A sideways look at economics

A friend used to coach table tennis to a very high level. He told me about a girl he was coaching, who had a shot at representing Great Britain at the Olympics in due course (she was aged 14 at the time). He said the most difficult part of coaching her was to shift her energy and attention from the negative to the positive:

“She would spend hours, and wake up at night, fretting about the one tiny mistake she made in a match, and completely ignore the hundreds of other brilliant things she did and always does as a matter of course.”

We’re all like this to a degree. We accentuate the negative. The dropped catch in cricket – even in a game you won, perhaps in part thanks to other catches that you held. The moment when you got someone’s name wrong – ignoring the many other names you got right. In this author’s world, lost clients trouble me for years afterwards, even if we simultaneously and subsequently gain many other and larger clients. And, less parochially: the relentless focus in macroeconomics on the growth rate in the current year or, in the UK right now, the probable negative impact of Brexit on the British economy, which remains extremely wealthy by its own historic standards and by the current standards of the rest of the world…

This tendency, in the parlance of behavioural economics, is addressed (by Kahneman and Tversky) in their ‘prospect theory’, which posits that people value gains and losses differently. Some such asymmetry is characteristic of a standard utility function (except in cases of risk-neutrality): for a risk-averse individual, wherever you start, the positive impact of a one-unit increase in income will be less than the negative impact of a one-unit decrease. But Kahneman and Tversky argue for something much stronger than that – for a discontinuity of the utility function around the starting point, wherever that is for each individual. Specifically, among other things, they find that we dislike risk when it applies to prospective gains, but we like it when it applies to prospective losses. Standard utility theory would not permit us to be both risk-averse and risk-loving simultaneously, but the evidence suggests that we are.[1]

Prospect theory is one approach to capturing a common neurosis (or, less pejoratively, a common behavioural trait), shared by this author: we dwell on past losses and worry about prospective future losses to a much greater degree than we do on past or about prospective future gains. I recognise this tendency in myself, and I wish it were otherwise. The aim of this note is to start to put that right: to accentuate the positive for a change. So here goes: here are (more than three) reasons to be cheerful, from the dismal science.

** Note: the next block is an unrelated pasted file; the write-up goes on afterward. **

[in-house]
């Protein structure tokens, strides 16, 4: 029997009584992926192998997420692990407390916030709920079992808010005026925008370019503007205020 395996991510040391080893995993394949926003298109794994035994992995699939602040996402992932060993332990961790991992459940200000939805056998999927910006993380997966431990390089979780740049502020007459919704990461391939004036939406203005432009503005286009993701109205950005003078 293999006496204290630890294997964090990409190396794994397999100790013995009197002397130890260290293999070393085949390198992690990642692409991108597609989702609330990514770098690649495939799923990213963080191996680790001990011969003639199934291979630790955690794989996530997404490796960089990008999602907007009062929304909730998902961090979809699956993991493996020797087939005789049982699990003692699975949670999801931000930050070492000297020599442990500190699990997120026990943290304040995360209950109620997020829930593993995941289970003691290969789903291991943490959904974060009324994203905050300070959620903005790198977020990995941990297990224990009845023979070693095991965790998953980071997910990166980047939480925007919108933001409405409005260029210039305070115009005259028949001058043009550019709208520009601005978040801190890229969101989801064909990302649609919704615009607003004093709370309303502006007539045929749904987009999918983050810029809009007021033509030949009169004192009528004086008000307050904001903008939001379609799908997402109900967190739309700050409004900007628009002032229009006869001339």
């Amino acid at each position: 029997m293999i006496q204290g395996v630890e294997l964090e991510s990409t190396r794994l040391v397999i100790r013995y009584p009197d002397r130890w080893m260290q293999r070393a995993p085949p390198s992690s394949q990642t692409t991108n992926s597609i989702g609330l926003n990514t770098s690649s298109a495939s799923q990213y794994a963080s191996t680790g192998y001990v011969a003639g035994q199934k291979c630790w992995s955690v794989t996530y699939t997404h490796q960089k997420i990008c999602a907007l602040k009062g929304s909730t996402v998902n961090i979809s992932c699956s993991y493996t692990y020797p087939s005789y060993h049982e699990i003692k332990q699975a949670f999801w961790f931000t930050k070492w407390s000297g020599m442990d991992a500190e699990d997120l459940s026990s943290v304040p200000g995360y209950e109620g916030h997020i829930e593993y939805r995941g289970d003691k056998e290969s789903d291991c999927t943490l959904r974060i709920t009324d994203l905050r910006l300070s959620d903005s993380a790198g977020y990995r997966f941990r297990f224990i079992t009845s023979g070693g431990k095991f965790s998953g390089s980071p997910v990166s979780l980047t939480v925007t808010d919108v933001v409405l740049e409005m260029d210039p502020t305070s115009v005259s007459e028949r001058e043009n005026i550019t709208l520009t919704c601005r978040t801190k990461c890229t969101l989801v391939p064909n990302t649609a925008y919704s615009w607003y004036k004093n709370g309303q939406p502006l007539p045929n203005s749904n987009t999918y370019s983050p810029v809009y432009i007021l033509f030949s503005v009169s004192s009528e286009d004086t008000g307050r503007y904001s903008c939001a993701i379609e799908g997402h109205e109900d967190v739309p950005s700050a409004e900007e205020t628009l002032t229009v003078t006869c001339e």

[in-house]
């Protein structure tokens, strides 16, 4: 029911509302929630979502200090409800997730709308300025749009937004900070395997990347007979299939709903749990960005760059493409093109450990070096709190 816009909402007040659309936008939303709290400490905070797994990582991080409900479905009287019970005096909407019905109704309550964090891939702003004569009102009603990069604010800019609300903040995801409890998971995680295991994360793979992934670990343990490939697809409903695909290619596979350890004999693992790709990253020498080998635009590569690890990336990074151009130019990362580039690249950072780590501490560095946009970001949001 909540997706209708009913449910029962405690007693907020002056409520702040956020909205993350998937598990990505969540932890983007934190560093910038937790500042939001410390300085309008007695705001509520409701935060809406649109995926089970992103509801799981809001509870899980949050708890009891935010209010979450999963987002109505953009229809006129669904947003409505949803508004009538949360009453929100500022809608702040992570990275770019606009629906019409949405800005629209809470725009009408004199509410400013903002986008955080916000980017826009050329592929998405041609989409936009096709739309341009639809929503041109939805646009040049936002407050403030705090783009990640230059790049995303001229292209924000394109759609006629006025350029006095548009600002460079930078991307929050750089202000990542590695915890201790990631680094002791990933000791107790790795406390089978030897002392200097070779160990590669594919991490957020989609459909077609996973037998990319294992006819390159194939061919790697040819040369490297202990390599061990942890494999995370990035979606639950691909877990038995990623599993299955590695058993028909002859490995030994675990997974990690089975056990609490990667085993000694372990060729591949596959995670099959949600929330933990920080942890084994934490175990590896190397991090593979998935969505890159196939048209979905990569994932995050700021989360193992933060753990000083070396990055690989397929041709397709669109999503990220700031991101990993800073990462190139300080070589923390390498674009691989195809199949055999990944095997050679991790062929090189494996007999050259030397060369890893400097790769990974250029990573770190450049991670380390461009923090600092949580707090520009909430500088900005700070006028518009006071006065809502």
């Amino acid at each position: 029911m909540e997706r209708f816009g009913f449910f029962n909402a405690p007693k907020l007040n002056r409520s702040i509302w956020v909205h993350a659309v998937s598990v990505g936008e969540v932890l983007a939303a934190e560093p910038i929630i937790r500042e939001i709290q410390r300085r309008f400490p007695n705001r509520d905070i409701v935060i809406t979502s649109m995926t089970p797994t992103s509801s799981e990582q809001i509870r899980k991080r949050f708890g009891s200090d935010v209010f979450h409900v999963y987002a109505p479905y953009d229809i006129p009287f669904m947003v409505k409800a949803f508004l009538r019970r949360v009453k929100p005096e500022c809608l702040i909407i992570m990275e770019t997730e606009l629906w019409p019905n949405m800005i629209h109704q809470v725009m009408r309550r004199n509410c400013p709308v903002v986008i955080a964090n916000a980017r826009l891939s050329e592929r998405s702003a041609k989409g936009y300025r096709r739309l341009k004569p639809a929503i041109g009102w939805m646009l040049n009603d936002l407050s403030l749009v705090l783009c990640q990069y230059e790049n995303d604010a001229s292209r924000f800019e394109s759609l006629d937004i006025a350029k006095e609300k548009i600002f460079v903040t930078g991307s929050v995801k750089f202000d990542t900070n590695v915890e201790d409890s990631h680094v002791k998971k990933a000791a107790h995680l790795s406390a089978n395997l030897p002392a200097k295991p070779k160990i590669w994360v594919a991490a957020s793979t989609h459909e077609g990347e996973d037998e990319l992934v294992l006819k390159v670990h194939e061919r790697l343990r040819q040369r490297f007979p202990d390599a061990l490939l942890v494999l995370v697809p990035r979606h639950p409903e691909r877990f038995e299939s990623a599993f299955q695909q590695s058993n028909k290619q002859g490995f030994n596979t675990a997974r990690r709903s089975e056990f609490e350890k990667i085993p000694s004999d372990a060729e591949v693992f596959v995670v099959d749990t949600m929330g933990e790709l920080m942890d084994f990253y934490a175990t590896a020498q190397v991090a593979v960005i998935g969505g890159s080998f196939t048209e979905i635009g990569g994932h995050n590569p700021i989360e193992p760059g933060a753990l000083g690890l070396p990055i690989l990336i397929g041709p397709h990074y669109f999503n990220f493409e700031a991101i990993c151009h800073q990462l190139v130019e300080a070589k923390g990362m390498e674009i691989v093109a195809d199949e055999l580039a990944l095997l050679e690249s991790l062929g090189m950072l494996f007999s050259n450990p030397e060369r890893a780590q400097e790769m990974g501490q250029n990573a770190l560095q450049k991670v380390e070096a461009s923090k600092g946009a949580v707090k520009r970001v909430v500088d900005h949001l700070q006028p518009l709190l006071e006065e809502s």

The human species is doing well, very well. In most important respects, better than it has ever done.

1) Both the average and the median real standard of living globally are at an all-time high
2) The level of income inequality globally has been falling for decades (both of these first two points are captured in some beautiful charts, which you can find in Our World in Data, or from Branko Milanovic)
3) Average life expectancy globally is higher than ever at all levels of human development (UN Human Development Report)
4) The population is larger than ever and its growth is likely to slow gradually from now on (UN World Population Prospects 2017)
5) The supply of food per capita is higher than ever recorded (dietary energy per capita, dietary protein per capita, data back to 1990 according to the UN Food and Agriculture Organisation [FAO]), globally and in every region
6) The global supply of clean water per capita is higher than ever recorded (share of global population enjoying ‘piped on premises’ or ‘other improved’ water supply has increased continuously since 1990, where the data begin, according to UN World Health Organisation ‘Safely Managed Drinking Water’ 2017)
7) The proportion of the global population that is in danger of starvation is lower than ever (prevalence of undernourishment down from 18.6% globally in 1990-92 to 10.8% globally in 2014-16, according to the UN FAO), and the same is true across all regions
8) The infant mortality rate is lower than ever globally and across all regions, according to the UN World Population Prospects
9) Global educational attainment is higher than ever (literacy rates, years of schooling, rates of ‘no education’, etc., according to UNESCO) across all regions
10) The gender gap in education is closing globally (literacy rate, Gender Parity Index, UNESCO)

These are unprecedentedly good times for the species. We’ve never had it so good. I can already hear the voices saying: “what about environmental sustainability?” or “what about the absolute numbers, not just the shares?” or “what about within-country inequality?” or “what about wealth inequality?” and so on. Kindly save such negative whataboutery for the New Year! Tis the season to be merry:

You’ve got to accentuate the positive
Eliminate the negative
Latch on to the affirmative
Don’t mess with Mister In-Between

You’ve got to spread joy up to the maximum
Bring gloom down to the minimum
Have faith or pandemonium
Liable to walk upon the scene

Bing Crosby

Happy holidays![2]

[1] These findings (and others) are convincingly demonstrated in Daniel Kahneman and Amos Tversky, ‘Prospect Theory: An Analysis of Decision under Risk’, Econometrica, March 1979, and elsewhere.
[2] In the interest of saving trees, this note sends seasons greetings to all of our clients and readers. The company has made a small donation to the Marie Curie Hospice charity: thank you to all of our clients for making that, and the continuing success of the company, possible.